Staff use a grinder and 50-year-old mixer to make meatballs, and a 45-gallon steam-jacketed kettle to make sauces and pasta. The kettle replaced the candy burner in the original unit. After grinding the meat, staff add spices, form the ground product into balls and place the balls on baking sheets and into a convection oven. A steamer reheats the meatballs. "We've found the steamer to be best because it holds in the moisture," says Holzman. Of course, this is a lesson they learned over time. When The Meatball Shop first opened, staff cooked the meatballs in an oven and held the finished product in hot wells, which did not provide the level of quality they have with the current system, which features holding drawers.
The kitchen also contains double-stacked ovens for cookie baking, an ice cream maker, a stand-up freezer for ice cream, ingredient bins and prep tables. A dishroom with sinks and a dishwasher sit near the kitchen entrance.
Upstairs in a display kitchen, staff heat sauces on a range, and toast bread and melt cheese in an overhead salamander. A steamtable holds meatballs and sauce for a short time during service. An upright refrigerator holds ingredients used throughout production.
As Holzman and Chernow continue to open restaurants, they also learn valuable lessons. "We learned that we can pay very little to get certain pieces of equipment because they hold up and function as well as the more expensive items," Holzman says. "But we also learned that, for the most part, you pay for what you get and we shouldn't skimp on most pieces of equipment. For instance, in the early days when an oven broke down and we didn't have a backup, we thought we were doing well by saving a few hundred dollars — but it wasn't worth the aggravation. Now, we're much more careful and discriminating in our purchases."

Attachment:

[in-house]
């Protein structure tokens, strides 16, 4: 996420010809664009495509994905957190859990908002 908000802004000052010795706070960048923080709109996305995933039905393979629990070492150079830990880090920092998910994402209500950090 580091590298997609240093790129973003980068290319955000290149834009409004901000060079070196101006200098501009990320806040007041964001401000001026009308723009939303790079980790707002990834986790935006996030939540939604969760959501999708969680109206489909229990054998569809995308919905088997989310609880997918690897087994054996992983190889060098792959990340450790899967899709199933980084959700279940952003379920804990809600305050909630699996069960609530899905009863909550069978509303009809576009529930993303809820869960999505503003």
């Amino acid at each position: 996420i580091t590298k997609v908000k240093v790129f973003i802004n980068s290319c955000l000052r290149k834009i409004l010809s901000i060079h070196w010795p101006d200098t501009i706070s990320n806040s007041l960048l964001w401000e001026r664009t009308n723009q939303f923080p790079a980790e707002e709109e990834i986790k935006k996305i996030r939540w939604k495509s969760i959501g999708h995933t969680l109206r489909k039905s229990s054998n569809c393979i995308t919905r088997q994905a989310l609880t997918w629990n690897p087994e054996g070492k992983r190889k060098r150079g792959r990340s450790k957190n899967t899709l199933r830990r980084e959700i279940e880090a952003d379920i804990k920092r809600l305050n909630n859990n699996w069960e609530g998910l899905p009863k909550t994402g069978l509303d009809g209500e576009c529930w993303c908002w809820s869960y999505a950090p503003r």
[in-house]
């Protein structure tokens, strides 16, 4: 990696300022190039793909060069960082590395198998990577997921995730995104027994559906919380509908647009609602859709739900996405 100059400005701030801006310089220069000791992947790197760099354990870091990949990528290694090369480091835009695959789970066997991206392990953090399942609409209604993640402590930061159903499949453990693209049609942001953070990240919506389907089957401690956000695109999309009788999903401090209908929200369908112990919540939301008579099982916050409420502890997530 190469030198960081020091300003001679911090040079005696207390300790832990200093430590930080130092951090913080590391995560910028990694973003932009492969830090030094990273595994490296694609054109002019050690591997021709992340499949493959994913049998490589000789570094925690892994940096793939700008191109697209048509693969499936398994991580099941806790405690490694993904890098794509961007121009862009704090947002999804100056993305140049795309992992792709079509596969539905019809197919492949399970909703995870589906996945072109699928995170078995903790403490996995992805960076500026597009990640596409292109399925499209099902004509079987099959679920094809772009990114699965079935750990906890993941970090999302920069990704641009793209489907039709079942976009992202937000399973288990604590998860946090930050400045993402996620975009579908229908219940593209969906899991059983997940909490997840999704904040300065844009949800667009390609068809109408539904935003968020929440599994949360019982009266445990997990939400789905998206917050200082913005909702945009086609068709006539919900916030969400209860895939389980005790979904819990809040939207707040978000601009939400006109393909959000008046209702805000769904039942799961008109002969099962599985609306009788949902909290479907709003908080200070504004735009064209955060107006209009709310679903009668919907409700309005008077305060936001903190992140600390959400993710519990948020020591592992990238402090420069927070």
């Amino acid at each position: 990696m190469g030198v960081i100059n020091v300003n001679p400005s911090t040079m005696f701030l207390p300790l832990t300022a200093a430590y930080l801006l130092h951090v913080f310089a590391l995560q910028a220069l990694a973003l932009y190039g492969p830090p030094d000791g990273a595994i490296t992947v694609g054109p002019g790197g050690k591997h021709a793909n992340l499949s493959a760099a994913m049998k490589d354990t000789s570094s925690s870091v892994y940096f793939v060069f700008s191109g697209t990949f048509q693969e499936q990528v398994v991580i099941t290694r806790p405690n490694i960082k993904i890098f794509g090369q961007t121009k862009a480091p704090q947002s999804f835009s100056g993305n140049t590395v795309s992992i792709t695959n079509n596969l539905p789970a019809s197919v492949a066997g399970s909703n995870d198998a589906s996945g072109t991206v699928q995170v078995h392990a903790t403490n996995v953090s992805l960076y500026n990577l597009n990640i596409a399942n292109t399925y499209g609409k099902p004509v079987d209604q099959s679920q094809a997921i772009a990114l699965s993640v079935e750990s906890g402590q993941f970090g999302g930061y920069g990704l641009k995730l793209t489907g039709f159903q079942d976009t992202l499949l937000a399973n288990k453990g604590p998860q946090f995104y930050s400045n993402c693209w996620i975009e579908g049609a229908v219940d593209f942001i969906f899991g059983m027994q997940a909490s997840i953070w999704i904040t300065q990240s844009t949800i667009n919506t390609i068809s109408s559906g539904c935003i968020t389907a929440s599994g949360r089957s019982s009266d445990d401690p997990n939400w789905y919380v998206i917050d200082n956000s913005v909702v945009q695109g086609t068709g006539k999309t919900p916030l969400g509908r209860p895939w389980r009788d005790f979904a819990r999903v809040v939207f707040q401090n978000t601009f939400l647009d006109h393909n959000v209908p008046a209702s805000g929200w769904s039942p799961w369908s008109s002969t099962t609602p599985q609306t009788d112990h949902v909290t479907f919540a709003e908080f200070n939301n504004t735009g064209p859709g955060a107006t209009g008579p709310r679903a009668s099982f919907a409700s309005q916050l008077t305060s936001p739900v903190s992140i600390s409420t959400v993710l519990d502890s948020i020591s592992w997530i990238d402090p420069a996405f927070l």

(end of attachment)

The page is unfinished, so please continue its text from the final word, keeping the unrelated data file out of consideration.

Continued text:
This doesn't mean the current equipment package has everything Holzman would like. On his short wish list are combi ovens, heat-and-hold cabinets and tilt skillets. Also on his short list is more energy-efficient equipment to add to the other sustainable practices of purchasing locally sourced ingredients as much as possible, and recycling.
Holzman and Chernow's friendship began when they attended high school in New York City. After graduation, Chernow followed his passion by bartending and working in management at top New York and Los Angeles restaurants and clubs, later receiving an associate's degree in culinary arts and restaurant management from the French Culinary Institute. Holzman started his restaurant career working at Le Bernardin at age 15. He attended the Culinary Institute of America and then worked with renowned chefs in New York, Los Angeles and San Francisco. He became a co-owner and executive chef at SPQR, a rustic Roman Osteria, in San Francisco. In 2008 he and three partners founded KB Treats LLC, an ice cream novelty company.
In 2009, the two returned to New York and discussed starting a restaurant. Holzman credits Chernow with coming up with a meatball concept. The pair found a location on the Bowery, but the space fell through. After that they found the Lower East Side location and moved in within four months. But Holzman admits the early months were tough.
"We have very different orientations — Michael's a people and front-of-house design person, and I'm a chef and work the back of the house and the business, including purchasing equipment and food," Holzman says. "We argued about every detail. We hired Natalie Schwartzberg, a therapist, to help us work out our differences. It worked."
As Holzman and Chernow look to the future, they anticipate cautious growth. They know they have a jewel with their concept and don't want to be overly ambitious and put themselves in financial jeopardy. Upgrading and enhancing equipment is at the top of the list of improvements to come.